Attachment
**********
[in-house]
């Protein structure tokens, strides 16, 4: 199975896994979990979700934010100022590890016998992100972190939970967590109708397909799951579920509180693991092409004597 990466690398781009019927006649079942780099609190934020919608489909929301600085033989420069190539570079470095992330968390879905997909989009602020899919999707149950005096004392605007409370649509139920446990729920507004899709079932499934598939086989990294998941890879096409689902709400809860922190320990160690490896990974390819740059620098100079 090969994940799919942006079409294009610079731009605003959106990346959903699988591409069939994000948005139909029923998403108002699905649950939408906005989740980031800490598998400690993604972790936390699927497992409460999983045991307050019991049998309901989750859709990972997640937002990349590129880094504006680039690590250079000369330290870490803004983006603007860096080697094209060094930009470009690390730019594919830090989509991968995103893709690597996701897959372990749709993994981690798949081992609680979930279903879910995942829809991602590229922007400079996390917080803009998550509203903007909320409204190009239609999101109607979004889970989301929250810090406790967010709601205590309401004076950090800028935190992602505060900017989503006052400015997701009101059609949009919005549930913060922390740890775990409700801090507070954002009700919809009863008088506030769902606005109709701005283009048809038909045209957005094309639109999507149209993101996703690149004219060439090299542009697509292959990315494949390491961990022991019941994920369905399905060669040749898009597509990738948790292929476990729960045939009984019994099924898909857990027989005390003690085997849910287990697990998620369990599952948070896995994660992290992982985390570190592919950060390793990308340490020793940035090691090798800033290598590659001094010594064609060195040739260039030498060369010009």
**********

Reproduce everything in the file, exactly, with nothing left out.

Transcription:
[in-house]
């Protein structure tokens, strides 16, 4: 199975896994979990979700934010100022590890016998992100972190939970967590109708397909799951579920509180693991092409004597 990466690398781009019927006649079942780099609190934020919608489909929301600085033989420069190539570079470095992330968390879905997909989009602020899919999707149950005096004392605007409370649509139920446990729920507004899709079932499934598939086989990294998941890879096409689902709400809860922190320990160690490896990974390819740059620098100079 090969994940799919942006079409294009610079731009605003959106990346959903699988591409069939994000948005139909029923998403108002699905649950939408906005989740980031800490598998400690993604972790936390699927497992409460999983045991307050019991049998309901989750859709990972997640937002990349590129880094504006680039690590250079000369330290870490803004983006603007860096080697094209060094930009470009690390730019594919830090989509991968995103893709690597996701897959372990749709993994981690798949081992609680979930279903879910995942829809991602590229922007400079996390917080803009998550509203903007909320409204190009239609999101109607979004889970989301929250810090406790967010709601205590309401004076950090800028935190992602505060900017989503006052400015997701009101059609949009919005549930913060922390740890775990409700801090507070954002009700919809009863008088506030769902606005109709701005283009048809038909045209957005094309639109999507149209993101996703690149004219060439090299542009697509292959990315494949390491961990022991019941994920369905399905060669040749898009597509990738948790292929476990729960045939009984019994099924898909857990027989005390003690085997849910287990697990998620369990599952948070896995994660992290992982985390570190592919950060390793990308340490020793940035090691090798800033290598590659001094010594064609060195040739260039030498060369010009």